“I want to tell you a story about my body and my sexuality. But it’s going to be so revealing and embarrassing for me, that I can say it only once. So please listen carefully.”
I was instantly sold on it by reviews that mention its intimate coverage of beauty ideals, gender socialization and body-shaming in schools, sexual assault, pregnancy, sex in marriage, pervasive sexual objectification, and the male gaze.
However, there’s also the matter of the other members in The Grand Narrative Book Club,* who are much more knowledgeable and well-read than myself, and have often already read the original Korean versions of the translated novels we discuss. Because while I count myself lucky that I’m never the most interesting person in the (Zoom) room, does the fact I’m the dumbest really need to be so obvious?
In 2023 then, I want to work on disguising that. Starting by getting into the habit of reading novels in their original Korean myself.
Unfortunately, Bodies and Women will not be turning up in the club anytime soon. Lee Seo-su seems to be a relatively new writer, with a discussion in Korean Literature Now about of one of her short stories being all I could find out about her in English. So, although I could translate those persuasive reviews for you here, really any translation add-on for your favorite browser should more than suffice. Instead, hopefully I will find many interesting things in the book itself to pass on later.
Sorry. I did say this post was an indulgence!
However, with that my writer’s block does seem to be cured now too, so it served its purpose. Let me offer some humor too, as a parting gift—but also, a reminder of precisely why those reviews were so persuasive, and books like it so necessary. For I shit you not: these two sponsored ads on Facebook, I saw back to back after googling “몸과 여자들” the hour previously:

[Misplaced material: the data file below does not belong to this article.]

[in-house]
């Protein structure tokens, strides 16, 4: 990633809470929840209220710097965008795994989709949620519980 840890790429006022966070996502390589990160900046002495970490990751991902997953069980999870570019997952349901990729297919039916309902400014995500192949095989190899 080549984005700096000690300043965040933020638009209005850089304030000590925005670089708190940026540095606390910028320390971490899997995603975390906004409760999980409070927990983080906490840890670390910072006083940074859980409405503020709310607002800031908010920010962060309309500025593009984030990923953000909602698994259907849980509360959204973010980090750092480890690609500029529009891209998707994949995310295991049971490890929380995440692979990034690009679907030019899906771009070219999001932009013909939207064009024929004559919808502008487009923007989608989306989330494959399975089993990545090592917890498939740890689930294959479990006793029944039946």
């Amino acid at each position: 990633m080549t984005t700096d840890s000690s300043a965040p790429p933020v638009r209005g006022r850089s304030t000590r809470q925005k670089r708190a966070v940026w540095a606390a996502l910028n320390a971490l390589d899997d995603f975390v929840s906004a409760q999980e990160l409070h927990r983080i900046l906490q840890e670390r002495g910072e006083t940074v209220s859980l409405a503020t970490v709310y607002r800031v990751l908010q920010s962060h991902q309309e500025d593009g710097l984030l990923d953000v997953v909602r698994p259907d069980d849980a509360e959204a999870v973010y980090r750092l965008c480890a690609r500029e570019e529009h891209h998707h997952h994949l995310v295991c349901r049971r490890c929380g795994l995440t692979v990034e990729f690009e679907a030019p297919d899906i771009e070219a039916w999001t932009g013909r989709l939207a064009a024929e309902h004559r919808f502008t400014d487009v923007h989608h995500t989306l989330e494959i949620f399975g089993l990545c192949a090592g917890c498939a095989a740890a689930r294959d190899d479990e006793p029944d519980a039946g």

Again frankly, probably the juxtaposition is a complete coincidence. After the book itself, googling “몸과 여자들” in fact mostly brings up images of women perusing fine male specimens. But more to the point, during the evening rush hour, Korean advertisers on Facebook deliberately target men with ads for lingerie etc., which they won’t buy, but which do persuade them to swipe left to be rewarded with more lingerie models, then with ads for oh-so-masculine power tools and gaming equipment which they might.
Also, ever since I hit my mid-40s I’ve been inundated with ads for libido and erectile dysfunction treatments, and doubt it’s just me. I don’t mean to laugh at anyone or their partners who actually need to avail themselves of such products, especially since I’ll probably be joining their ranks sooner rather than later (sigh). But many prove just as creepy as campy. For instance, this one where the model’s head was cut off, in stark contrast to when a different advertiser used the same stock photos of her to advertise diet products to women:
Then there’s these screenshots from yet another ad in my feed today, from which I’ll let you form your own conclusion to this post to!
*Finally, the book for January’s meeting on Wednesday the 18th is Cursed Bunny by Bora Chung (2017), translated by Anton Hur (2021); I’ll put up an official notice soon. Sorry for not doing so earlier, which is my fault for not realizing that I may not be the only person out there who hasn’t actually read it yet!
- Two Ads With the Same Female Model, for the Same Kind of Product. Spot the Differences in the One Aimed at Men.
- Why Does Korea Have so Many of Those Damn Smutty Ads?
- Headless Images Dehumanize Obese People. It’s Now a Fact.
- There are More Entry-level Korean Women Journalists than Men These Days. So Why do Most Leave the Industry in Less Than 10 Years?
- Making Sense of the NewJeans “Cookie” Controversy
- Blackpink’s Rosé Deserved So Much Better Than the “Young Silly Woman Puts Product on Head” Advertising Trope.
If you reside in South Korea, you can donate via wire transfer: Turnbull James Edward (Kookmin Bank/국민은행, 563401-01-214324)